A food activist friend sent me a little article from the Globe and Mail not long ago about how local food may not always be the most ethical choice.
I was intrigued. I tend to hold up local on a pedestal as an example of socially, economically and environmentally responsible sustainable farming. Silly me!
I picture friends who run family farms, use woofers and sell organics at outdoor markets, small stores and select restaurants. Again, silly me!
The article, Local food = ethical food? Doesn’t always work that way, by Wency Leung, challenges us to extend our consumer awareness to the condition and treatment of farm workers in our own backyard.
If you boycott companies because they use child labour or don’t allow pee breaks on the assembly line, why would you buy cucumbers from the guy who poisons his workers and pollutes the land right next to you?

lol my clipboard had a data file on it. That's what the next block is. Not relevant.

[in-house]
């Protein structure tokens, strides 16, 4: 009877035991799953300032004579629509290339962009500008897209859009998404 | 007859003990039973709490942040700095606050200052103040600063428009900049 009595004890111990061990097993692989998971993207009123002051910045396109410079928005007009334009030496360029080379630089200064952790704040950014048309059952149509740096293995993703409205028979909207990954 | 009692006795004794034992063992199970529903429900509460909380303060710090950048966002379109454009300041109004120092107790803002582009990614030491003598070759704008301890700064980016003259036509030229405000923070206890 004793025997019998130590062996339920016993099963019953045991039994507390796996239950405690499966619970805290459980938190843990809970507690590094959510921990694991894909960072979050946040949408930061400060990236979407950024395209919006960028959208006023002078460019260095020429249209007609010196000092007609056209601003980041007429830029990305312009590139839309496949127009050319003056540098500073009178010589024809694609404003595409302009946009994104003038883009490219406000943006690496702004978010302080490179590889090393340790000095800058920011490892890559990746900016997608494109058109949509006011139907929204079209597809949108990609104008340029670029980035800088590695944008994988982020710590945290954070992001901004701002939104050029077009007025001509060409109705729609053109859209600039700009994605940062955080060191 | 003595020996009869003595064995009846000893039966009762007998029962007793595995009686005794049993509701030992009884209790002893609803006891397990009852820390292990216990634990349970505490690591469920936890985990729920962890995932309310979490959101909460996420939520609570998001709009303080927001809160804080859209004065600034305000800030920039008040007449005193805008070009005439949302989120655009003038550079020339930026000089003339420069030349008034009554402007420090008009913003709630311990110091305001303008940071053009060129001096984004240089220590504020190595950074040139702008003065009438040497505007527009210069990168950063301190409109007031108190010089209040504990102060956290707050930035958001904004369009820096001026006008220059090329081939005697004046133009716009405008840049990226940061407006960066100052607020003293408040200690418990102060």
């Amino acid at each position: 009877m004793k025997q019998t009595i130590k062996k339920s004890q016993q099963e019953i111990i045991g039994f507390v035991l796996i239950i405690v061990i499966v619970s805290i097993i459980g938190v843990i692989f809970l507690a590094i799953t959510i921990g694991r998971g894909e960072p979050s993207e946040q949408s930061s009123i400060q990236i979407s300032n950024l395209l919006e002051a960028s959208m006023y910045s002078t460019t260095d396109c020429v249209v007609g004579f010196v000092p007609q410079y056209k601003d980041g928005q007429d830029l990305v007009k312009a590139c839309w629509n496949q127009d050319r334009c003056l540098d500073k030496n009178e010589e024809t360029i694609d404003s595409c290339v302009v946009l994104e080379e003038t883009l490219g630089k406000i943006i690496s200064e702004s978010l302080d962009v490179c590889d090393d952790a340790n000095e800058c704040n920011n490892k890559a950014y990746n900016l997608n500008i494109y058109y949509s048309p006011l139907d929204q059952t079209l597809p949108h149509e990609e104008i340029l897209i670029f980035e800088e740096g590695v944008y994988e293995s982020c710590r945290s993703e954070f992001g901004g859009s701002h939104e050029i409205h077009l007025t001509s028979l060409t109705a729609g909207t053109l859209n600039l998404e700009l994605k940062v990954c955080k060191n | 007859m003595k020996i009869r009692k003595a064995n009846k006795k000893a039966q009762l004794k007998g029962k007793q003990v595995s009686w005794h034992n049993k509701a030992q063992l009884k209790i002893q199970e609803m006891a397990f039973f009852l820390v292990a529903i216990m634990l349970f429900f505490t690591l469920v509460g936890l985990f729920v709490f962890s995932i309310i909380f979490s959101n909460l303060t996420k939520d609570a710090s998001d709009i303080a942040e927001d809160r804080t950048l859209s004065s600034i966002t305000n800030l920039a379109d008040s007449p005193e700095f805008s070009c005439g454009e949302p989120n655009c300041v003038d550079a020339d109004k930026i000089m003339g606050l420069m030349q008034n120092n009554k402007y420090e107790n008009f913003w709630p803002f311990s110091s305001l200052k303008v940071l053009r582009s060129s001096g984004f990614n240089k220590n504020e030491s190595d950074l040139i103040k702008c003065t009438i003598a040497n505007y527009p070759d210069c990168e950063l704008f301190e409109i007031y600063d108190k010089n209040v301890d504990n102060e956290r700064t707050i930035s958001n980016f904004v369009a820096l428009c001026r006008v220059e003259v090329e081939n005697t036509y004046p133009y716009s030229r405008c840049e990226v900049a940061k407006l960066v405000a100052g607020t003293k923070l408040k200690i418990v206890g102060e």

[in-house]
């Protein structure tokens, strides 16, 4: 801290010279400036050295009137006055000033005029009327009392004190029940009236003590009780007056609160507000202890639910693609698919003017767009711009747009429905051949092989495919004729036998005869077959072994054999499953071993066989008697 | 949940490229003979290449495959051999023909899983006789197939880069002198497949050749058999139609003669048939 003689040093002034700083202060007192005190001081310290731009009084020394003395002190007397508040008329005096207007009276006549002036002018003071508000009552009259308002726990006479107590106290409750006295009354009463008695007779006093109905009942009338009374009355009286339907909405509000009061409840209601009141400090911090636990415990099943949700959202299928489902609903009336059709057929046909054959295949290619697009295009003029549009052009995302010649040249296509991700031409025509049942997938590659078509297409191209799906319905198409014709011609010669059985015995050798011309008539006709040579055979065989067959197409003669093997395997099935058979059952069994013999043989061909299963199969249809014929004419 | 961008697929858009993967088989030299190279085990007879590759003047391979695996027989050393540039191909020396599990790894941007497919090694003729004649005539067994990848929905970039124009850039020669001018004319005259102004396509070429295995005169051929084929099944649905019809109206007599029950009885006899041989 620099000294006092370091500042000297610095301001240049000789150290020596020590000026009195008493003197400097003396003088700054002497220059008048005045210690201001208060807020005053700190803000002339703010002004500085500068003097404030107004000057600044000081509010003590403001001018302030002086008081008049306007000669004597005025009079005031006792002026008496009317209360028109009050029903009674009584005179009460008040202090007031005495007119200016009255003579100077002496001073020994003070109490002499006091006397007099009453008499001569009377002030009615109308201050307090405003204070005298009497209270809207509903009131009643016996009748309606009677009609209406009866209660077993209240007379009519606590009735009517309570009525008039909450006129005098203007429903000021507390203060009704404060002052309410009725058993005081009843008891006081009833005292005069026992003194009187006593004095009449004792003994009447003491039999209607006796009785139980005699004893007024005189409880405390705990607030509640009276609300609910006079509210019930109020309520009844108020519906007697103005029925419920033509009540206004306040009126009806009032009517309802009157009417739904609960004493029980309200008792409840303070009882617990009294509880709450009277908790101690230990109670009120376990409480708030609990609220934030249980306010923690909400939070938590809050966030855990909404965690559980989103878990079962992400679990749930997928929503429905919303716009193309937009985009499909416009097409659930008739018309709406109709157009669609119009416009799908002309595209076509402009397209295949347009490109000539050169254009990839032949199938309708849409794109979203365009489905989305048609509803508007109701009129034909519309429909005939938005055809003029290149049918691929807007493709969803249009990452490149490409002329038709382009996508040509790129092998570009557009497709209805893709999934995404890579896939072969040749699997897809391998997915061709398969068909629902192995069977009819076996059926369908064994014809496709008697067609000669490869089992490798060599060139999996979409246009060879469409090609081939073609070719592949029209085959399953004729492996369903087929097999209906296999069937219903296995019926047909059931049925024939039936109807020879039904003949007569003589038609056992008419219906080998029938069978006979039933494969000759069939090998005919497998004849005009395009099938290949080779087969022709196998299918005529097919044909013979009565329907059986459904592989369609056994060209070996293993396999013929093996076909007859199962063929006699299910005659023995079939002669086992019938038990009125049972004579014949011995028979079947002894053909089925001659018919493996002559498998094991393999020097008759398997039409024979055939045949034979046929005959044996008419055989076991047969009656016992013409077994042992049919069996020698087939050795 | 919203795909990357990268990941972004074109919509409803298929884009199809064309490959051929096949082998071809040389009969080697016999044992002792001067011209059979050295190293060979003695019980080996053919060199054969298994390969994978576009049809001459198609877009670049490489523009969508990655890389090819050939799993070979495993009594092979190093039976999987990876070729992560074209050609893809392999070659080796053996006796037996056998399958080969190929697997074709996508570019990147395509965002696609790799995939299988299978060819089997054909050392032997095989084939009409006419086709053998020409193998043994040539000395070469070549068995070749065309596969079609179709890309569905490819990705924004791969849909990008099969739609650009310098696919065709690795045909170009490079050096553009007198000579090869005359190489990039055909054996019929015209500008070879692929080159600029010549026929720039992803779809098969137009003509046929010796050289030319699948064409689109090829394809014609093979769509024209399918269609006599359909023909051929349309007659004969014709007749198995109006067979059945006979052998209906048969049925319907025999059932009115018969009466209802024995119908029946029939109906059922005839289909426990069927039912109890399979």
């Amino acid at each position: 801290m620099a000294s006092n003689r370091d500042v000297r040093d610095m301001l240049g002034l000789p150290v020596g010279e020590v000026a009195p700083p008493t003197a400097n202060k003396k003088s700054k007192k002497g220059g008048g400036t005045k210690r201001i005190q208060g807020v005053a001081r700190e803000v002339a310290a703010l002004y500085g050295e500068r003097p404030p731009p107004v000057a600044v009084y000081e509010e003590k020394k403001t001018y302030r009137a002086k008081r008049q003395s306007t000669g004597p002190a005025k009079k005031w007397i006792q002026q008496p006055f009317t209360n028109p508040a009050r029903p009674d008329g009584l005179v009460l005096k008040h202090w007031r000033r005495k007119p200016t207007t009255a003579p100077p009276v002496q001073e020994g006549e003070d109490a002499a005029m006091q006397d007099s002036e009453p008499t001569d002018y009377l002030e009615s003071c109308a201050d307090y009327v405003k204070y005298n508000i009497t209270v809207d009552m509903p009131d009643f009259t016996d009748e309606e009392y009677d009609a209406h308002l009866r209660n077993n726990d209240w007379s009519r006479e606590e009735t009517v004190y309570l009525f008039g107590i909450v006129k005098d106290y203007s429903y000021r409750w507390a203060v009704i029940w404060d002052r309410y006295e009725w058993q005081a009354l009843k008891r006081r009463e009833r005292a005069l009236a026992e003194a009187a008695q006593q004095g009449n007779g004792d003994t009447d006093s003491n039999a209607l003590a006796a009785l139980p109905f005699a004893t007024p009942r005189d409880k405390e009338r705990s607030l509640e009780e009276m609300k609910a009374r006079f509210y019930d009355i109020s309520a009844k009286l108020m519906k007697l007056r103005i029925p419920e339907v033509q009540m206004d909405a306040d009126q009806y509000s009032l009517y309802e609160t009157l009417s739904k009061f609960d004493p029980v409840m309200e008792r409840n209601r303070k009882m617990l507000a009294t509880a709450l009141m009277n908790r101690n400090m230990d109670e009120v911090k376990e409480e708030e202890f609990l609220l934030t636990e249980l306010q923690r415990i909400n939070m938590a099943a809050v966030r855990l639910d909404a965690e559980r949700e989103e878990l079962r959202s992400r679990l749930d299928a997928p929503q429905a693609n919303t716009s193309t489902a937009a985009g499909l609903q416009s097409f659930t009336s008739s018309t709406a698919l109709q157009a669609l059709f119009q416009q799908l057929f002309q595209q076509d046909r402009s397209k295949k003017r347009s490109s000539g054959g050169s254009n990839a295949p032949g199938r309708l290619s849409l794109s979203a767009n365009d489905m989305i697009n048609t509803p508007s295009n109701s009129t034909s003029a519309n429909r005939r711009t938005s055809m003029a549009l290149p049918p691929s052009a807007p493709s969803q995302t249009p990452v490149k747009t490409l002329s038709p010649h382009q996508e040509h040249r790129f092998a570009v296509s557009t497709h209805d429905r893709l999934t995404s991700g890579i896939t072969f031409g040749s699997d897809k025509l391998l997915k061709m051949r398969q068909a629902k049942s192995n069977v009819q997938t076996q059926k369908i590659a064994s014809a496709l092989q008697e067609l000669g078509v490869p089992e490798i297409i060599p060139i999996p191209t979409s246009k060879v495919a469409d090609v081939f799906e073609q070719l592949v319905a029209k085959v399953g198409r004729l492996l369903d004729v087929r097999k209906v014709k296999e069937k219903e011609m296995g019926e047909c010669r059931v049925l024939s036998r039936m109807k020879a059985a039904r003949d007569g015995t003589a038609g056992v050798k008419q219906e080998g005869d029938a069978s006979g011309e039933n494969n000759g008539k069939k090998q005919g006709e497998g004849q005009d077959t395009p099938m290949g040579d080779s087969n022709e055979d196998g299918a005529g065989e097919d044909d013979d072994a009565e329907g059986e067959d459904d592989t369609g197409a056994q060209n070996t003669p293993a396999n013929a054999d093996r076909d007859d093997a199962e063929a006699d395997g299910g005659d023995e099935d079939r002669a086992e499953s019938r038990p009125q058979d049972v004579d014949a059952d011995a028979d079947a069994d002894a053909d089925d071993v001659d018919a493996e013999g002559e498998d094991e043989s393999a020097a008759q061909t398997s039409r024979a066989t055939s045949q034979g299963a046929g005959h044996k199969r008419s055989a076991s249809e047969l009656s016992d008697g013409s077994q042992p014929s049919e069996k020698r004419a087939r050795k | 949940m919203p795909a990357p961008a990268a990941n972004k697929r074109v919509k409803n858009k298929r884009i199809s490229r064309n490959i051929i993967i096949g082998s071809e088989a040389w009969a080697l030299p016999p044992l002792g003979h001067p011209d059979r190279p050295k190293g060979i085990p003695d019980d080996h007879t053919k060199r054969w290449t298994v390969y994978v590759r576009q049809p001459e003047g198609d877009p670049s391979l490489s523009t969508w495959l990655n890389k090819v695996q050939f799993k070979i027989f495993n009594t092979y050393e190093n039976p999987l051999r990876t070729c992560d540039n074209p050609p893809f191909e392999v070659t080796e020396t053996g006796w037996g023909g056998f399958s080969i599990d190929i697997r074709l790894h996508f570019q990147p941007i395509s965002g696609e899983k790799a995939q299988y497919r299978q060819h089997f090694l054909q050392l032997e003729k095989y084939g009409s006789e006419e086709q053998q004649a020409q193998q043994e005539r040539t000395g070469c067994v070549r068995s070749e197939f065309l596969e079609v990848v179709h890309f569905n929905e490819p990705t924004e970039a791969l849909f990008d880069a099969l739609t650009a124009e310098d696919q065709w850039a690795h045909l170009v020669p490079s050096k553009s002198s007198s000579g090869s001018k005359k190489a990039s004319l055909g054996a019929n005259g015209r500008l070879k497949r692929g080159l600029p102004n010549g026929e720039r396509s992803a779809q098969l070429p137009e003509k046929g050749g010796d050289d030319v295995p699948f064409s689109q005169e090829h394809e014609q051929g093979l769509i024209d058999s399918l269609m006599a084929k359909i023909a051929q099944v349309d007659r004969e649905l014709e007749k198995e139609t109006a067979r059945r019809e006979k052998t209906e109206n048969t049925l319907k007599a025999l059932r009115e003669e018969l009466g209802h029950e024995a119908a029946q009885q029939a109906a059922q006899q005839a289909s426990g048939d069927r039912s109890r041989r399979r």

Just because Farmer Brown is only down the road a ways does not mean that he is necessarily a great guy who treats his workers, animals and land well.
Yes, this is a tough one. I want to support farmers; they are the ones who feed us. But I think this is a reminder that we need to consider the ethical behavior of the farmer – our local farmer — when buying our food. As Leung ‘s article suggests, the simple fact that he’s close by may not mean he deserves our business.